Carbon black is a nanomaterial widely used in the detection of analyte in the liquid phase since 2020 [10], demonstrating its outstanding features, such as the improved electron transfer [11][12][13], resistance to the fouling [14][15], easiness to prepare a stable dispersion [16], compatibility with the biocomponent [17][18], and cost-effectiveness (ca. 1 euro/kg). Carbon black was used to develop a biosensor for the detection of the same model compound (i.e., paraoxon) reported above, using a printed sensor modified with carbon black by drop casting 6 µL of carbon black dispersion 1 mg/mL prepared in a solution of water/N,N-dimethylformamide in a ratio of 1:1 (v/v). The enzyme butyrylcholinesterase was selected to be immobilized onto the working electrode surface using a chemical immobilization through glutaraldehyde and Nafion© (Figure 2B). The choice of butyrylcholinesterase is due to improve storage stability of this biosensor in respect to the acetylcholinesterase-based one, being the biosensor able to detect the organophosphates even when stored at RT in a dry condition for several weeks [19]. In addition, the presence of carbon black is able to detect thiocholine at low applied potentials (i.e., +300 mV vs. Ag/AgCl pseudoreference) without the fouling problem [20]. This biosensor detected paraoxon with a linear range up to 30 μg L−1 and a detection limit of 5 μg L−1 [7].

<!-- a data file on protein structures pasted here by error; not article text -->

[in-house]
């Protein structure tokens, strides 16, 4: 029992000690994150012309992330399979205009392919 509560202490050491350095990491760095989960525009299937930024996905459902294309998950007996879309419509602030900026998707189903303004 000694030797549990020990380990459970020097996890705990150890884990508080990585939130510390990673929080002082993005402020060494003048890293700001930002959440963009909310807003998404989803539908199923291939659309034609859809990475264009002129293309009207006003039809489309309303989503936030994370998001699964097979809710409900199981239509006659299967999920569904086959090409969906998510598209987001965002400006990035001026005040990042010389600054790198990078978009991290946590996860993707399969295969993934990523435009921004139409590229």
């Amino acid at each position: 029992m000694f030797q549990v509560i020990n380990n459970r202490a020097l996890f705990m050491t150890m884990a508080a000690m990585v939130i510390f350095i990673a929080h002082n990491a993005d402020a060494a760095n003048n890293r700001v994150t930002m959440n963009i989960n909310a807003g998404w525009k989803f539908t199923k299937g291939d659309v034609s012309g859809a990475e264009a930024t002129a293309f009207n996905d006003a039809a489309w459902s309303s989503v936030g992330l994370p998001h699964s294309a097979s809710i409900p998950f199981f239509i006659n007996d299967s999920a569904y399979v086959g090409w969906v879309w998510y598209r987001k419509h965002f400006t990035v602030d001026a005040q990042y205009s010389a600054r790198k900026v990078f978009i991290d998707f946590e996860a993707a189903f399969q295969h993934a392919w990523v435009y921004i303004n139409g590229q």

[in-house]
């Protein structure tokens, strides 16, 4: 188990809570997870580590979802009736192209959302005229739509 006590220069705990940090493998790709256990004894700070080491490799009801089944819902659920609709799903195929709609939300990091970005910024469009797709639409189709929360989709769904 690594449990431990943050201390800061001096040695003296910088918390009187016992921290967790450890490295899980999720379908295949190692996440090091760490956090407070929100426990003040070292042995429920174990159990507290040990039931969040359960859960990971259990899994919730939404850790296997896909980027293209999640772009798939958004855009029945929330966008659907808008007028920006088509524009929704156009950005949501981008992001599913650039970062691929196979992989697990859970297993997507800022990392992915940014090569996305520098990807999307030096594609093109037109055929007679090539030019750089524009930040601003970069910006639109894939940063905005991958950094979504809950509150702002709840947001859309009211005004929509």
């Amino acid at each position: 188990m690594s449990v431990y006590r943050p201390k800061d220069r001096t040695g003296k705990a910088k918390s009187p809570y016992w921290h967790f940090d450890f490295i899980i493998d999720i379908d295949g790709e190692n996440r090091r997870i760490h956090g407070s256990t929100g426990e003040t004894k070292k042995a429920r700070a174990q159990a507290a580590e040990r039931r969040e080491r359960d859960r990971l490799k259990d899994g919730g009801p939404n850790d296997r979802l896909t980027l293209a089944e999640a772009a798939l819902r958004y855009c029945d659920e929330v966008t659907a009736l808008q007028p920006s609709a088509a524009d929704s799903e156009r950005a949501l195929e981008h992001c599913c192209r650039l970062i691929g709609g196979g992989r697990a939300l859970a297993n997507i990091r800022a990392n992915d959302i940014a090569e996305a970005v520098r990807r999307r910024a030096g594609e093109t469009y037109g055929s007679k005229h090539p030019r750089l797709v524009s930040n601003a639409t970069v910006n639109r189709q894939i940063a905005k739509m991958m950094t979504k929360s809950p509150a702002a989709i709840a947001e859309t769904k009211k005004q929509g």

Carbon black was also used, combined with mesoporous carbon, for nerve agents using organophosphorus hydrolase as a biocomponent. The biosensor was fabricated by modifying a glassy carbon electrode with the drop-casting approach with a dispersion of mesoporous carbon and carbon black. The organophosphorus hydrolase was immobilized onto the modified electrode with Nafion© and the biosensor was dried at room temperature and kept in a refrigerator at 4 °C. The presence of carbon black improved the sensitivity, as reported by the authors “by incorporating CB into the electrode, the sensitivity of the MC-modified electrode was heightened”, even when compared to the electrode modified with carbon nanotubes (Figure 2C). Using the optimized experimental conditions, this biosensor allowed for the measurement of paraoxon with a sensitivity of 198 nA/M and a detection limit of 0.12 M (36 ppb) [8].